“It’s the last time you’ll holler on me!” she cried. “You’ll never see my face again if I got to go begging in the street.” Seizing her shawl, she rushed out. “Woe is me! Bitter is me! For what is my life? Why didn’t the ship go under and drown me before I came to America?”

Through the streets, like a maddened thing, she raced, not knowing where she was going, not caring. “For what should I keep on suffering? Who needs me? Who wants me? I got nobody—nobody!”

And then the vision of the face she worshiped flashed before her. His beautiful kindness that had once warmed her into new life breathed over her again. “Why did he ever come but to lift me out of my darkness into his light?”

Instinctively her eyes sought the rift of blue above the tenement roofs and were caught by a boldly printed placard: “Hands Wanted.” It was as though the sign swung open on its hinges like a door and arms stretched out inviting her to enter. From the sign she looked to her own hands—vigorous, young hands—made strong through toil.

Hope leaped within her. “Maybe I got yet luck to have it good in this world. Ach! God from the sky! I’m so burning to live—to work myself up for a somebody! And why not?” With clenched fist she smote her bosom. “Ain’t everything possible in the new world? Why is America but to give me the chance to lift up my head with everybody alike?”

Her feet scarcely touched the steps as she ran up. But when she reached the huge, iron door of Cohen Brothers, a terror seized her. “Oi weh! They’ll give a look on my greenhorn rags, and down I go—For what are you afraid, you fool?” she commanded herself. “You come not to beg. They need hands. Don’t the sign say so? And you got good, strong hands that can turn over the earth with their strength. America is before you. You’ll begin to earn money. You’ll dress yourself up like a person and men will fall on their knees to make love to you—even him—himself!”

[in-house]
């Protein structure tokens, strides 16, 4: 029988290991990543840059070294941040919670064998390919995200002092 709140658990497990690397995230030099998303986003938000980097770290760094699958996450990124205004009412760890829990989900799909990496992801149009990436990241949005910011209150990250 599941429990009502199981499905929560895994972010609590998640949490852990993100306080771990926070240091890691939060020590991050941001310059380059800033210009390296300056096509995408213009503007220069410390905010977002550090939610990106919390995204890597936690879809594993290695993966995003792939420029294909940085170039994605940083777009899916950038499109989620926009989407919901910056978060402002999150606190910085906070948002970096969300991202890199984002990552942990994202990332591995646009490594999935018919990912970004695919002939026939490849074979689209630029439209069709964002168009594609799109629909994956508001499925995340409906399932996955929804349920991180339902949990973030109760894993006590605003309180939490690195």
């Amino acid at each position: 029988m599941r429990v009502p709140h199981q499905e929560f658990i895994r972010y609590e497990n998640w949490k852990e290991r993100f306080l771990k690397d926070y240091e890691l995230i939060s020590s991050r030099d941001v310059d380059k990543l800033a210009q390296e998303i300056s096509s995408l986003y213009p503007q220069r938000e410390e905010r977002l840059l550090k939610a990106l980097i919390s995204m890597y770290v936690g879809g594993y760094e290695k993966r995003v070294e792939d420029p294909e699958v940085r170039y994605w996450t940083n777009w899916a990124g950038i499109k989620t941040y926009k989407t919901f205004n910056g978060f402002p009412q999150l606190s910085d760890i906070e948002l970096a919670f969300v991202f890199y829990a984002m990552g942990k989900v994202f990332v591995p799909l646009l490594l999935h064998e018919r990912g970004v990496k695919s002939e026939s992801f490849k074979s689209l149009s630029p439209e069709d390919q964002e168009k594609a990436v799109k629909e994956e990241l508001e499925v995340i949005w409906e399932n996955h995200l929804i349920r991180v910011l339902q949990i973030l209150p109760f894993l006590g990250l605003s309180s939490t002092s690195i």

All fear had left her. She flung open the door and beheld the wonder of a factory—people—people—seas of bent heads and busy hands of people—the whirr of machinery—flying belts—the clicking clatter of whirling wheels—all seemed to blend and fuse into one surging song of hope—of new life—a new world—America!

A man, his arms heaped with a bundle of shirts, paused at sight of the radiant face. Her ruddy cheeks, the film of innocence shining out of eyes that knew no guile, carried him back to the green fields and open plains of his native Russia.

“Her mother’s milk is still fresh on her lips,” he murmured, as his gaze enveloped her.

The bundle slipped and fell to her feet. Their eyes met in spontaneous recognition of common race. With an embarrassed laugh they stooped to gather up the shirts.

“I seen downstairs hands wanted,” came in a faltering voice.

“Then you’re looking for work?” he questioned with keen interest. She was so different from the others he had known in his five years in this country. He was seized with curiosity to know more.

“You ain’t been long in America?” His tone was an unconscious caress.

“Two years already,” she confessed. “But I ain’t so green like I look,” she added quickly, overcome by the old anxiety.

“Trust yourself on me,” Sam Arkin assured her. “I’m a feller that knows himself on a person first off. I’ll take you to the office myself. Wait only till I put away these things.”

Grinning with eagerness, he returned and together they sought the foreman.

“Good luck to you! I hope you’ll be pushed up soon to my floor,” Sam Arkin encouraged, as he hurried back to his machine.

Because of the rush of work and the scarcity of help, Shenah Pessah was hired without delay. Atremble with excitement, she tiptoed after the foreman as he led the way into the workroom.

“Here, Sadie Kranz, is another learner for you.” He addressed a big-bosomed girl, the most skillful worker in the place.

“Another greenhorn with a wooden head!” she whispered to her neighbor as Shenah Pessah removed her shawl. “Gevalt! All these greenhorn hands tear the bread from our mouths by begging to work so cheap.”

But the dumb appeal of the immigrant stirred vague memories in Sadie Kranz. As she watched her run her first seam, she marveled at her speed. “I got to give it to you, you have a quick head.” There was conscious condescension in her praise.

Shenah Pessah lifted a beaming face. “How kind it was from you to learn me! You good heart!”

No one had ever before called Sadie Kranz “good heart.” The words lingered pleasantly.

“Ut! I like to help anybody, so long it don’t cost me nothing. I get paid by the week anyhow,” she half apologized.

Shenah Pessah was so thrilled with the novelty of the work, the excitement of mastering the intricacies of her machine, that she did not realize that the day was passed until the bell rang, the machines came to a halt, and the “hands” made a wild rush for the cloak-room.

“Oi weh! Is it a fire?” Shenah Pessah blanched with dread.

Loud laughter quelled her fears. “Greenie! It’s six o’clock. Time to go home,” chorused the voices.